Oftentimes, people think STEM is not creative. They think people in STEM don’t like to interact with people. [The perception is that] they sit in a dark room and do research and code all day long [because] they don’t like to have fun.
But in reality, I’d argue it’s totally the opposite! And if you don’t believe me, I invite any of you to come to spend a day at Rose-Hulman, or any STEM institution near you.
We’ve utilized social media to show people that all these misconceptions or misperceptions around STEM are not true.
[We use] the element of surprise to show them that STEM is a creative field. [Our students are] curious about how things work and how it can be improved. They work hard and play hard. It’s a fun environment to be around.
So that element of surprise through social media has been very impactful for us. That surprise element plays into people’s emotions and makes people smile.
We use various forms in social media to get that message across, depending on the intended platform and the audience.
Targeted Digital Advertising
Another powerful tool that Santhana and his team have put to good use is targeted digital advertising.
We’ve really used and targeted digital advertising to get to our prospect and inquiry pool and to our alumni.
What we’ve done is work hand in hand with either our enrollment management team or the alumni office to identify prospects or inquiries who are engaged.
For example, last homecoming we identified alumni that live within driving distance to campus or people that have been to campus for certain activities [and sent them] video ads through OTT on their smart TV’s about our homecoming, inviting them to come to campus.
Then, we’re able to track engagement from that household and whether they went to our website or not. [If they go to your website,] you can decide whether you want to continue to show the ads. If someone is not engaging, then you can just redirect and take them out of the pool and [send your messaging to] another audience.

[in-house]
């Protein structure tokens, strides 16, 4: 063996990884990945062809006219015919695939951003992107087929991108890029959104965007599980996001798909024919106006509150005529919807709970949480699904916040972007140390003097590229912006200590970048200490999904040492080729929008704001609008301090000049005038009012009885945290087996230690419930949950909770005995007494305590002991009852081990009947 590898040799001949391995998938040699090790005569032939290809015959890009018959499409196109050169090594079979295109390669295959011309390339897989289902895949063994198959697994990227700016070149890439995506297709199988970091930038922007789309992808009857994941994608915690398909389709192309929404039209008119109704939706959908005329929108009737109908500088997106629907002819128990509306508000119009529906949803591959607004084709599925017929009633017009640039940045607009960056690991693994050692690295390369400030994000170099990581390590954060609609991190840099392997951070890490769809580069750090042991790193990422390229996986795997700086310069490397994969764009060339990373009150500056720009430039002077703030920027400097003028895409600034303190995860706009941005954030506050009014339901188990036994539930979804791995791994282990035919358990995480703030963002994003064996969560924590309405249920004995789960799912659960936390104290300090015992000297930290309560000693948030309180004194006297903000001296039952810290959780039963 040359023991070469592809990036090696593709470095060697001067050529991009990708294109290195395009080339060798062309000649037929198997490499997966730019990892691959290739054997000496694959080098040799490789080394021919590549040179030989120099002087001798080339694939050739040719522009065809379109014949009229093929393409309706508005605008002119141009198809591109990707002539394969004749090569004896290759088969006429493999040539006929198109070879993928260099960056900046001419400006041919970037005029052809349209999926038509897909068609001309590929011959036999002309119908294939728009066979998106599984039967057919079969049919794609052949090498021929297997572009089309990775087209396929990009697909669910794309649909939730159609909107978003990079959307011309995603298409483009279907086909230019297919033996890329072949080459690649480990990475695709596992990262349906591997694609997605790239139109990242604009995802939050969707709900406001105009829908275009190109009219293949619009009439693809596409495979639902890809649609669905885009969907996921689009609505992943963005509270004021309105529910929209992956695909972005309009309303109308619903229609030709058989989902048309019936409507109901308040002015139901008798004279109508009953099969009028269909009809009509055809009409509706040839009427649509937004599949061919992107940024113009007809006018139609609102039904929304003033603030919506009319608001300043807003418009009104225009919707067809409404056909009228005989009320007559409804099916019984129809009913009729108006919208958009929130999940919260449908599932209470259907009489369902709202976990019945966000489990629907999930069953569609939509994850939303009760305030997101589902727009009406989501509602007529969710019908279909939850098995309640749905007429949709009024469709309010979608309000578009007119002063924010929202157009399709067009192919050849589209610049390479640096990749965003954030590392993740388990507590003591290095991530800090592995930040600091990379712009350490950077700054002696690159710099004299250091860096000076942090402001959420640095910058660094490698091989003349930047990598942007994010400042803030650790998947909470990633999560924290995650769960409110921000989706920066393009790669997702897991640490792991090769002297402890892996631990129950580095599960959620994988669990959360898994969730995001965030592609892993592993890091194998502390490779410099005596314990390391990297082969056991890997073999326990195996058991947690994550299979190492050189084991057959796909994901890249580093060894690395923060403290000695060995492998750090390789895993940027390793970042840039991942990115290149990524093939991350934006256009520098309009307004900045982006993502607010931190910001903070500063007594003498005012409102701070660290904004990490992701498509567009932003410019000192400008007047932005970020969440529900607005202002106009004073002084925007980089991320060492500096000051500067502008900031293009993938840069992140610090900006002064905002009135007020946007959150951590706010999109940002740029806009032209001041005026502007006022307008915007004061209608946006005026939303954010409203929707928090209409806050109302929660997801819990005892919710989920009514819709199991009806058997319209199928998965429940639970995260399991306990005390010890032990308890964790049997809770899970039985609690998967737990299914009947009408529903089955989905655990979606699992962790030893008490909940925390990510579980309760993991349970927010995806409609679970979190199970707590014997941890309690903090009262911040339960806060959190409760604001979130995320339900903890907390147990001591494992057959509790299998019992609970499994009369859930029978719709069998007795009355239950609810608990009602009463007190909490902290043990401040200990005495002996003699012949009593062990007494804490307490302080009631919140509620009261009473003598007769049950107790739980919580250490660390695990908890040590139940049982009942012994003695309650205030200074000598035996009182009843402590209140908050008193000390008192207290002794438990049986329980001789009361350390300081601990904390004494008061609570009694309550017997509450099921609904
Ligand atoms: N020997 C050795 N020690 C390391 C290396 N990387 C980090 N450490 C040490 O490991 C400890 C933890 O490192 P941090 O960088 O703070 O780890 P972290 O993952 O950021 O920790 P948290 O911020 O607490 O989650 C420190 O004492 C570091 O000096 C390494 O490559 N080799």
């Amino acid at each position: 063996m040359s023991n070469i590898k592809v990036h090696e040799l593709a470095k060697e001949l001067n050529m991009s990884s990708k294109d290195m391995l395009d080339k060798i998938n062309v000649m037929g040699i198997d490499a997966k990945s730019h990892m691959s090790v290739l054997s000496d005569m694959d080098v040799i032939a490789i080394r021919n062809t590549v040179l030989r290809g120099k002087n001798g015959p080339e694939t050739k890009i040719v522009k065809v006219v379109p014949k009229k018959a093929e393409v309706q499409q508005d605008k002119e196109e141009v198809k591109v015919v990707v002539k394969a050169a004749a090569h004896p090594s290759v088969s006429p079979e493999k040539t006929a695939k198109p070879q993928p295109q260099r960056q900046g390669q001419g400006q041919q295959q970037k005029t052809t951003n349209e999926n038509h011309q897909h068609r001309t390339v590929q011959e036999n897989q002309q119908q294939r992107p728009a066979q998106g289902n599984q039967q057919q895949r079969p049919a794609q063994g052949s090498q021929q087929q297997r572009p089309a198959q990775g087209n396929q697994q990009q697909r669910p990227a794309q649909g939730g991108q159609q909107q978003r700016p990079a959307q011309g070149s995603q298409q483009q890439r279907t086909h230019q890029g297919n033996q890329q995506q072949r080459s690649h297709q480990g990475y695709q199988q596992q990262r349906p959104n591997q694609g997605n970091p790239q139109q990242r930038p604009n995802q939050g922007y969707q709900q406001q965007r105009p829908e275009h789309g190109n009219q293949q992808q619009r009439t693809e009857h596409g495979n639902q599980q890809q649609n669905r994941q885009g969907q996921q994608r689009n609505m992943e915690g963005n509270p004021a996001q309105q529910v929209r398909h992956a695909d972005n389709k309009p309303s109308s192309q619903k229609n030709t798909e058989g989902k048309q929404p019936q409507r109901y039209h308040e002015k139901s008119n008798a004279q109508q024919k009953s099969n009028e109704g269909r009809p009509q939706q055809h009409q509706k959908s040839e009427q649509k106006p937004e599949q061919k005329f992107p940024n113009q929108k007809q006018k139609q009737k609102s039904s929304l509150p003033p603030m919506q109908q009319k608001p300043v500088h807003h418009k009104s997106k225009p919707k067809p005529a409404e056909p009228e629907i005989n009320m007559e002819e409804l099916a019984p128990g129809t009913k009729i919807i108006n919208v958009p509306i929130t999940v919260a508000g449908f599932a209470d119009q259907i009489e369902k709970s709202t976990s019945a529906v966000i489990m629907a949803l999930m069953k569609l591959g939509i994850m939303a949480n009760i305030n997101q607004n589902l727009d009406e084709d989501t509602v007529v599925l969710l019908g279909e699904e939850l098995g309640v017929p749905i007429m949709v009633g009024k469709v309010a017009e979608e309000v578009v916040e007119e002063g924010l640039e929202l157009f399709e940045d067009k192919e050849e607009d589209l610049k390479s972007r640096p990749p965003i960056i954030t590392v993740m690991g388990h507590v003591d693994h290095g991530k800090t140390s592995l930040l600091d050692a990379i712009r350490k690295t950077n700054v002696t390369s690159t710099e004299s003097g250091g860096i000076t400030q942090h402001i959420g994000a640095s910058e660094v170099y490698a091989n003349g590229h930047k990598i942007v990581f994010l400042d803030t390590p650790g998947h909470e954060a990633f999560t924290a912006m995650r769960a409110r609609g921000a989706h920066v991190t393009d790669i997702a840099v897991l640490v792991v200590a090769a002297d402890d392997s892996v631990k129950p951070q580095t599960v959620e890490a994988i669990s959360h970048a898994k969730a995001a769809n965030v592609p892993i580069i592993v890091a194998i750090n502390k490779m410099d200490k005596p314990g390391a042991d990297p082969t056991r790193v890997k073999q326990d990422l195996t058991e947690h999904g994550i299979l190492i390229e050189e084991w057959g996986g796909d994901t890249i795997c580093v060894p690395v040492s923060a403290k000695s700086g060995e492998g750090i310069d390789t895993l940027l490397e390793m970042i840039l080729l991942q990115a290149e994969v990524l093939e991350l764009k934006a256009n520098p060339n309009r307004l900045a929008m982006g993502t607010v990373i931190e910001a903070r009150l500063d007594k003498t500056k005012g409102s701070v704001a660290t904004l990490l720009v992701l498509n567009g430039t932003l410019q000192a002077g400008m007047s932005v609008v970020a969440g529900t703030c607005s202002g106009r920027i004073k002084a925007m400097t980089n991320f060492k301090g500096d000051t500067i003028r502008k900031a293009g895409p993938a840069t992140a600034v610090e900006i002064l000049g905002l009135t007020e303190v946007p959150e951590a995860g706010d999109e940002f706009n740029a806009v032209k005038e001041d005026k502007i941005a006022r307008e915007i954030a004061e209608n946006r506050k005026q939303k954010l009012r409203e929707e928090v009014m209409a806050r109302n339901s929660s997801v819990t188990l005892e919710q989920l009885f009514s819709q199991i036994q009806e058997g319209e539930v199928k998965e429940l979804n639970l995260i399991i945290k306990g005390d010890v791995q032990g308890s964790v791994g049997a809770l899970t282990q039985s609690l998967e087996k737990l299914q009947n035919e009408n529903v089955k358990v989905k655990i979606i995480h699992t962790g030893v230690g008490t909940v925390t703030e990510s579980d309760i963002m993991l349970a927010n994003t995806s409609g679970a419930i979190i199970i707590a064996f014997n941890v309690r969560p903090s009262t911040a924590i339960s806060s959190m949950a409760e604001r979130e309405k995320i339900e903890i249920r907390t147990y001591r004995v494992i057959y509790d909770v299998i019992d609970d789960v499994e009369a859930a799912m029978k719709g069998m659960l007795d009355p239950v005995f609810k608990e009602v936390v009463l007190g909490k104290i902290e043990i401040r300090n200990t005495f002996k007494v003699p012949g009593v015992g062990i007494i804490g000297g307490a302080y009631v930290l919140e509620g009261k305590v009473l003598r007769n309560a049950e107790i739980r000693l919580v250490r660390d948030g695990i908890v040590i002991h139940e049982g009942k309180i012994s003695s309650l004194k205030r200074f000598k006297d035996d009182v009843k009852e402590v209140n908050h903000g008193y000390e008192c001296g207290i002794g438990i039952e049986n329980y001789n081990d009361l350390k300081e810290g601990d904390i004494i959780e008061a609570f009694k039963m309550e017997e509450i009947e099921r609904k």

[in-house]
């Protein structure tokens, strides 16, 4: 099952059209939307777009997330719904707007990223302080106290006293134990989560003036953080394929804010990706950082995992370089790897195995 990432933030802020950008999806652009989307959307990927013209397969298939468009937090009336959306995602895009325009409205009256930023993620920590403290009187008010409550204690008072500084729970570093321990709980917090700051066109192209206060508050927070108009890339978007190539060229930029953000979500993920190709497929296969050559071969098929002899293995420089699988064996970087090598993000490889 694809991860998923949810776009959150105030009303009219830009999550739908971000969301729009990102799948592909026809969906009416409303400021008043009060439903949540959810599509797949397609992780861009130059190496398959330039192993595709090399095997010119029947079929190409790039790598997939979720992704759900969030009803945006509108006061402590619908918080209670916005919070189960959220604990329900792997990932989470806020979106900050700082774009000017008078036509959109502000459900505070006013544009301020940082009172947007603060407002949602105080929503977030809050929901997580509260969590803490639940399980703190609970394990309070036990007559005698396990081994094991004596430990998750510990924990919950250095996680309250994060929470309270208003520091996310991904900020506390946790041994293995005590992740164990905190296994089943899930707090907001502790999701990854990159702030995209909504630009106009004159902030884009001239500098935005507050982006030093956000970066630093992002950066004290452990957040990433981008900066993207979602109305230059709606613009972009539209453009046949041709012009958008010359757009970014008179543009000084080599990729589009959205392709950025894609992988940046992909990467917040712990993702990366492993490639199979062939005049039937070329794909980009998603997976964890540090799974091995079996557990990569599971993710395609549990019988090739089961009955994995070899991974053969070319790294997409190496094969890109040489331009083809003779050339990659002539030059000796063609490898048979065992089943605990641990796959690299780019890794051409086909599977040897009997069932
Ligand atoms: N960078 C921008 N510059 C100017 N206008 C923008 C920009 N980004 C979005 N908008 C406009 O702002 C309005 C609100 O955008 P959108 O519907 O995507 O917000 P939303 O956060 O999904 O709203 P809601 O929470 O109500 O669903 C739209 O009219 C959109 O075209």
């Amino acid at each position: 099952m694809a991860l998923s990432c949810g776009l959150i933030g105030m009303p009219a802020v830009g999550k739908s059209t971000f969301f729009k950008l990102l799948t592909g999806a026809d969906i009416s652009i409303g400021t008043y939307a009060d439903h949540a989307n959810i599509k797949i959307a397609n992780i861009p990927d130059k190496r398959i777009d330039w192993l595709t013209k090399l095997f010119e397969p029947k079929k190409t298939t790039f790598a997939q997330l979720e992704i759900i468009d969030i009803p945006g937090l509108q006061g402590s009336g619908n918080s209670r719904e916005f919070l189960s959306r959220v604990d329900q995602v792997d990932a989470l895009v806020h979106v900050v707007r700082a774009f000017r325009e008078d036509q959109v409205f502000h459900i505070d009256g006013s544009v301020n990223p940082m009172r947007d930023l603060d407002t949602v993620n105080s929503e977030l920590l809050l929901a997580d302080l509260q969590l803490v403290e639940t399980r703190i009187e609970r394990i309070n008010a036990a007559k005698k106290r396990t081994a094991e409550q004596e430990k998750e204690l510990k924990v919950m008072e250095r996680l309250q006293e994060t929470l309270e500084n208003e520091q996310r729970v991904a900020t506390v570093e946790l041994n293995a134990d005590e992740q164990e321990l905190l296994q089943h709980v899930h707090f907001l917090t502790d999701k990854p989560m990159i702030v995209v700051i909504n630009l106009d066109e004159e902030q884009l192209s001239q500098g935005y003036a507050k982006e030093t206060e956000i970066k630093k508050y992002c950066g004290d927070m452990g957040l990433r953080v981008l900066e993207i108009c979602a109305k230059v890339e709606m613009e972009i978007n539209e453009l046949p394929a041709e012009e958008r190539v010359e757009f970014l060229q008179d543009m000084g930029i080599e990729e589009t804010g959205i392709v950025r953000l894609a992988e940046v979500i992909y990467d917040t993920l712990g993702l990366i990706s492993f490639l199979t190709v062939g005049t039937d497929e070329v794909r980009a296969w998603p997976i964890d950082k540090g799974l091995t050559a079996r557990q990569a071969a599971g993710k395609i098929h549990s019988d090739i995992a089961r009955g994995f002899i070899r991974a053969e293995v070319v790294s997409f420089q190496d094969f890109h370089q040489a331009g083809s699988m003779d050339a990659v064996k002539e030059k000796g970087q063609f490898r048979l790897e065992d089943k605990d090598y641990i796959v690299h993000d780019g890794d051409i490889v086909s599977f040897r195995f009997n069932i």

That’s worked out really well [for us]. Traditional media has its place, and it’s all about [having a mix of different channels and mediums].
For us, we try to use our budget for traditional media for a highly concentrated population, where we have alumni and a new business community [so they can] see our name out there.
When you get into specifics of recruiting and advancement, we use targeted ads.
By the way, OTT advertising is when you send targeted ads to specific households via streaming services such as Roku and Apple TV.
Putting It All Together
Targeted digital advertising is a great strategy for finding mission-fit students on a tight budget.
It appears to me that if you are targeting 40 states, your reach is broad, but your audience might be more specific.
Instead of blanket coverage like in Indianapolis, St. Louis, or Chicago, you could focus on these areas and use targeted ads through this platform.
Considering your school’s size, this approach could make more sense as it allows you to reach a niche audience and build brand awareness among the right people.
[Targeted digital advertising] goes specifically to people that you want to see [the content] or who have some qualification, rather than buying ads through your local network TV that everyone in that community might see who may have an interest or have no interest at all.
[That means] it’s cheaper, much more targeted, and very effective.
Discover more when you listen to the podcast!
Like all of our blog post reviews of The Higher Ed Marketer podcasts, there’s so much more to learn in the podcasts themselves.
Listen to our interview with Santhana Naidu to get even more insights into:
- Using social media to edutain prospective STEM students
- The cost-benefit of OTT advertising on streaming platforms
- Educating the campus community on social media strategy
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Featured image via rose-hulman.edu